Alendronate (a·luhn·drow·nayt) is a medication used to treat or prevent osteoporosis (loss of bone strength) and to treat other conditions that cause bones to weaken, such as Paget's disease.¹ ²
Alendronate, also known as alendronic acid, belongs to a class of drugs called bisphosphonates. It is only available with a doctor’s prescription. Alendronate is available as a generic drug or under the brand names Binosto and Fosamax. Alendronate works by slowing bone loss and increasing bone mineral density.³
Alendronate is a medication used mainly to treat osteoporosis (weakening of the bones) in postmenopausal women. It can also treat Paget's disease of the bone and osteoporosis caused by corticosteroid use. Alendronate works by slowing down bone loss and helping to rebuild bones.¹
Alendronate comes in a tablet, effervescent tablet (to dissolve in water), or an oral solution. Take alendronate first thing in the morning, before you eat or drink anything.
Alendronate tablets should be swallowed whole. Do not chew or dissolve them in your mouth.
Do not lie down right immediately after taking alendronate. Instead, maintain an upright posture (sit, stand, or walk) for at least half an hour. To reduce the risk that the tablet will irritate your esophagus, it should reach your stomach as quickly as possible.
Take your alendronate tablet at least half an hour before having your first drink or food of the day. Also, take it before any other medications (unless directed differently by your doctor).
Alendronate is most effective when taken on an empty stomach.
Do not miss any follow-up visits to your doctor for tests or checkups.
Alendronate comes in tablets, effervescent tablets to dissolve in water, or an oral solution.
Alendronate is available in the following strengths and formats:
Tablet (5mg, 10mg, 35mg, 40mg, 70mg)
Effervescent tablet (70mg)
Oral solution (70mg per 75mL)
A typical osteoporosis prevention dose is:
35mg weekly or 5mg daily (taken orally)
A typical osteoporosis treatment dose:
70mg weekly or 10mg daily (taken orally)
Typical Paget’s disease management dose:
40mg daily for a course of 6 months (taken orally) Always follow your doctor’s instructions and take medication as prescribed.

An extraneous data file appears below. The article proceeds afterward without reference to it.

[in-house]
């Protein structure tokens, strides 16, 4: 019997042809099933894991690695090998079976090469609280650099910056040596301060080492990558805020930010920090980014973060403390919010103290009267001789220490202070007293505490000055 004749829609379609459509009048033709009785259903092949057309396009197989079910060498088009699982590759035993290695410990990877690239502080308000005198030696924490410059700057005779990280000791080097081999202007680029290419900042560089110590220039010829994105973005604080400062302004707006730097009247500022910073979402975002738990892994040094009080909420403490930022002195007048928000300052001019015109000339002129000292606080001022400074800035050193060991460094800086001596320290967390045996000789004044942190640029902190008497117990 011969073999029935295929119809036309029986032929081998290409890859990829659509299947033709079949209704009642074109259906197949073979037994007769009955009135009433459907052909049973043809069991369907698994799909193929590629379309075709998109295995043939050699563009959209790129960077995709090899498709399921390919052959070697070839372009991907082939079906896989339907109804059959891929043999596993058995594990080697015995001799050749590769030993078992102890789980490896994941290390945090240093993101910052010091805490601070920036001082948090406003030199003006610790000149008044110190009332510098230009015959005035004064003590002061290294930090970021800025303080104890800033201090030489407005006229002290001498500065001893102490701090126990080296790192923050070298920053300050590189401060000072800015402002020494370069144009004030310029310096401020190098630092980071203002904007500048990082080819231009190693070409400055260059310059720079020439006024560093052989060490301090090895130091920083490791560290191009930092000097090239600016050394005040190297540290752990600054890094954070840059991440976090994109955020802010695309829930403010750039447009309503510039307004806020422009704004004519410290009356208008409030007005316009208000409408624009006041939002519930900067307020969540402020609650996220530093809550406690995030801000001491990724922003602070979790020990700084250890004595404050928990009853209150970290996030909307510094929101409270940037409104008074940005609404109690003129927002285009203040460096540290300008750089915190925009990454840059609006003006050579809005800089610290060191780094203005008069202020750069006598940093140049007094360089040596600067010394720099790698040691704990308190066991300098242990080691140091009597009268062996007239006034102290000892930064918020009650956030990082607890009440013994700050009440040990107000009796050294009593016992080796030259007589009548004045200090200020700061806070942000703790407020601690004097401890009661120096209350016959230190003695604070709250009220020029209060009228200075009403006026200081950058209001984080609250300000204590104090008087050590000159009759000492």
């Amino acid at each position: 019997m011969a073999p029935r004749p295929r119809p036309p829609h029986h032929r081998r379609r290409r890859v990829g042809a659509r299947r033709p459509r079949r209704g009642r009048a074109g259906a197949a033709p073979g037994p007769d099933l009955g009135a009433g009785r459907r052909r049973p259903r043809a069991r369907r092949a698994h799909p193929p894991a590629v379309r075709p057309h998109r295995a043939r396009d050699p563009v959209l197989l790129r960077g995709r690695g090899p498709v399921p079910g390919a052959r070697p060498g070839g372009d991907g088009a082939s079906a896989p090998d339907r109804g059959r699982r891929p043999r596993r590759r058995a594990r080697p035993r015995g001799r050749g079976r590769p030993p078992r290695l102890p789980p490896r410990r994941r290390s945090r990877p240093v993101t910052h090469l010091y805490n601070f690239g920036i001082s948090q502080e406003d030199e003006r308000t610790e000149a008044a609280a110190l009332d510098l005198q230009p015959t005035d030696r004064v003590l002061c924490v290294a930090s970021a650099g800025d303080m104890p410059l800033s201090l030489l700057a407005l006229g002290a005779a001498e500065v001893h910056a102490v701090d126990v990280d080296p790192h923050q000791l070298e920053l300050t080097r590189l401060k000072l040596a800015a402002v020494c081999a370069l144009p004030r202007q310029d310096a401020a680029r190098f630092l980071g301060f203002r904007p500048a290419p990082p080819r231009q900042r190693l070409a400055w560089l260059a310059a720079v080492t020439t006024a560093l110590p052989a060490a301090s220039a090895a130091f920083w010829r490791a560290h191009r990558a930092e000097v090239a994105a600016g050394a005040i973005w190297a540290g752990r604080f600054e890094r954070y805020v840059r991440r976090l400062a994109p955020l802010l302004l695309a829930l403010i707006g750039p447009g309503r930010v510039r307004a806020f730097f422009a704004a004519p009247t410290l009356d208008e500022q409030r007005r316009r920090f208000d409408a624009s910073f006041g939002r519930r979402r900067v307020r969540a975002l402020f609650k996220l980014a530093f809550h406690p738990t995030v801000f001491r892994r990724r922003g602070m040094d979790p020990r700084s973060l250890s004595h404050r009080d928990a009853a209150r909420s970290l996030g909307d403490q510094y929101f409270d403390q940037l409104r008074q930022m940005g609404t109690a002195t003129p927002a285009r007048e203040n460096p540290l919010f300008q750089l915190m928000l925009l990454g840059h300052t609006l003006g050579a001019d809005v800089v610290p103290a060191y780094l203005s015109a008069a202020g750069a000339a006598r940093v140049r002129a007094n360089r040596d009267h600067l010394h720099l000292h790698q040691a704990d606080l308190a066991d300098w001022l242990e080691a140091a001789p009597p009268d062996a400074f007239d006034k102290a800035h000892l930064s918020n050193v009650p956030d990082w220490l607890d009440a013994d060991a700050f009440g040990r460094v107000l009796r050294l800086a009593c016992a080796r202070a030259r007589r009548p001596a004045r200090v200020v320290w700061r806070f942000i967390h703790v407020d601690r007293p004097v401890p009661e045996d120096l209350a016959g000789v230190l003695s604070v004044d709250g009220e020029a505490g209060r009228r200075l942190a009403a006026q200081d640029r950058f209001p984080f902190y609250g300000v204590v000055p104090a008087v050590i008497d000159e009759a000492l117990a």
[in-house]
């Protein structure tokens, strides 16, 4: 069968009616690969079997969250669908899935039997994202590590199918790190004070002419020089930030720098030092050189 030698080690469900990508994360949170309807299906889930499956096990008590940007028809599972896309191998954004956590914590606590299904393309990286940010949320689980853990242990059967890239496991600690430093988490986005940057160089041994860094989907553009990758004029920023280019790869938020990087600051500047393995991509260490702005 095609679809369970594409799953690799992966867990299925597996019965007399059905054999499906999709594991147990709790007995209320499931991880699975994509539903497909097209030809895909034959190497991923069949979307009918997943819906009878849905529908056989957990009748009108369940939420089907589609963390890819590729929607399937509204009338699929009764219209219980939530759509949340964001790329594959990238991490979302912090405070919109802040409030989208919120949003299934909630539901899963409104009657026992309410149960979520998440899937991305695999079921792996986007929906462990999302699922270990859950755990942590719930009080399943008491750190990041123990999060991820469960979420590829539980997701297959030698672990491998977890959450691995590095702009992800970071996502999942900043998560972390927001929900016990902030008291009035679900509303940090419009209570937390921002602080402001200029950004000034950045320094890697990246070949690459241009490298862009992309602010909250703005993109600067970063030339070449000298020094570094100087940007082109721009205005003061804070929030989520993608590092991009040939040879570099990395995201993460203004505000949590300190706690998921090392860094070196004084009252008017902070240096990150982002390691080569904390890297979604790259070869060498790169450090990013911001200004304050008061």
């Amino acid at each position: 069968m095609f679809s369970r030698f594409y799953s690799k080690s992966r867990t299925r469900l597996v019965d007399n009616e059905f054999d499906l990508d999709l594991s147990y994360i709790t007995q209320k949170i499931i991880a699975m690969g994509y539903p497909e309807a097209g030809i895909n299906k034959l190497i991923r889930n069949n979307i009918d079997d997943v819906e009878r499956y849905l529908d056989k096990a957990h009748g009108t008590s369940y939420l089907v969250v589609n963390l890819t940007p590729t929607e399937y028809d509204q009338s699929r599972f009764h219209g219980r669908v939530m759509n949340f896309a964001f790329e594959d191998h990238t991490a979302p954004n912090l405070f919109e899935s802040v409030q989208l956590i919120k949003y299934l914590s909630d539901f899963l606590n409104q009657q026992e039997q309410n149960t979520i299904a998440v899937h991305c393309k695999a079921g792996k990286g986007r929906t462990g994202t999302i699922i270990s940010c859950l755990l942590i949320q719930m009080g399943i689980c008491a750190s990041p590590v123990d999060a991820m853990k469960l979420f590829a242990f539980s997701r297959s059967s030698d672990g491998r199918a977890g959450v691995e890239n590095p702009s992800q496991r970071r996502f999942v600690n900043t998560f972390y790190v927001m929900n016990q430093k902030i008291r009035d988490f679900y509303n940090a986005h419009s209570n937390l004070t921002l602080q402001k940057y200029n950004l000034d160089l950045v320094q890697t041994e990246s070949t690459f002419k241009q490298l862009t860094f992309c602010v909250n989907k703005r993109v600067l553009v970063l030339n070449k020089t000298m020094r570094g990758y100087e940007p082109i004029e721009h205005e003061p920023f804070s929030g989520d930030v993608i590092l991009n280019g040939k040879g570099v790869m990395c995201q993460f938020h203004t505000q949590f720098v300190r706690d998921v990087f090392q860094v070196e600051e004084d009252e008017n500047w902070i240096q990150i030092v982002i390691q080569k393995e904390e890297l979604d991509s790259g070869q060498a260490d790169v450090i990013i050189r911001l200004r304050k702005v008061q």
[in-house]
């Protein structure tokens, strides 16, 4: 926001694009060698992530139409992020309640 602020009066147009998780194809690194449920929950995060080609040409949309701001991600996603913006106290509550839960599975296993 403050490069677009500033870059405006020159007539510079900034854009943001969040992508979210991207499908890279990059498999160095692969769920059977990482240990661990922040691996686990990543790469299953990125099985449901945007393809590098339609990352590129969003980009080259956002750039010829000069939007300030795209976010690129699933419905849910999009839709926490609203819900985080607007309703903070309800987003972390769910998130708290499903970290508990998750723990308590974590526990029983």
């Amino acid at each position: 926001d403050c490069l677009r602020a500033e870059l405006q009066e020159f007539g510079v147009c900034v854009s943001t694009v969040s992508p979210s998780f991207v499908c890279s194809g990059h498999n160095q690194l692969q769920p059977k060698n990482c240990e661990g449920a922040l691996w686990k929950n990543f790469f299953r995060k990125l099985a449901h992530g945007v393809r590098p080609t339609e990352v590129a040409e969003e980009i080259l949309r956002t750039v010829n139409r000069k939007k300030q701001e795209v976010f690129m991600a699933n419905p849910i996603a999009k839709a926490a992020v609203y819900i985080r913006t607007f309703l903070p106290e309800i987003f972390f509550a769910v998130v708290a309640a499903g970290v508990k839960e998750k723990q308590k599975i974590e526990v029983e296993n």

Most people who take alendronate for osteoporosis have a change in bone markers that indicate effectiveness (bone resorption) about a month into treatment. These changes typically level off around three to six months into treatment.⁴ Monitoring may happen with blood and urine tests first.⁵ Then, your doctor will usually order a bone density test (dual-energy X-ray absorptiometry) within one to two years.⁶ Alendronate can slow down bone loss but cannot stop it completely. Therefore, take alendronate for as long as your doctor indicates.
In one study that followed patients with Paget’s disease for almost 12 years, it took an average of three to four months of taking 70mg of alendronate a week to achieve remission.⁷ Typical monitoring occurs every three to six months with an alkaline phosphatase test (ALP) taken by blood sample.⁸
The most frequent side effects of alendronate are gastrointestinal. Typical side effects may include:
Gas or bloating
Muscle, bone, or joint pain
Infrequent sides effects of alendronate may include:
Low blood calcium levels (hypocalcemia)
Irritation or ulceration of the tube between your mouth and stomach (esophagus)
Alendronate can cause severe side effects. These may include:
Eye pain, loss of vision, sensitivity to bright light
Osteonecrosis of the jaw (ONJ) (exposure of the jaw bone)
Severe joint, muscle, and bone pain
Atypical femur fractures⁹
Talk to your doctor about any side effects. If you experience severe side effects while taking alendronate, seek medical attention immediately.
Alendronate is considered effective in the long-term management of osteoporosis.
For example, alendronate increased bone mineral density in a study of postmenopausal women with osteoporosis. It also decreased the risk of vertebral fractures over four years.¹⁰
If you take alendronate for osteoporosis, you will likely take it for three to five years, possibly longer depending on your doctor’s ongoing assessment of your treatment needs.¹¹
Your doctor may recommend stopping alendronate after six months if you take it for Paget’s disease.¹²
Alendronate is a first-line treatment for osteoporosis, but there are concerns about its long-term safety.¹⁰
If you forget to take alendronate, do not take two doses the next day. Just skip the missed dose and go back to your regular schedule. Do not take more or less alendronate than prescribed by your doctor.
Alendronate should be stored at room temperature, away from light and moisture. Do not store alendronate in the bathroom. Also, keep alendronate away from children and pets.
Numbness, tingling, muscle cramps, irritability, convulsions, or unusual behavior or thoughts could indicate an alendronate overdose.¹³
If you have taken more than the prescribed amount of alendronate or have taken it accidentally, go to the nearest emergency room immediately.
Before starting to take alendronate, talk with your doctor about:
Your complete medical history.
Allergies you have or past allergic reactions to medications (especially alendronate).
Medications you currently take (prescribed or non-prescribed), including vitamins and supplements.
Whether you are pregnant or trying to get pregnant.
Whether you are currently breastfeeding or planning to breastfeed.
Upcoming medical or dental procedures (or plans to have one).
Whether or not you consume alcohol, how much, and how frequently.
Your lifestyle and dietary habits.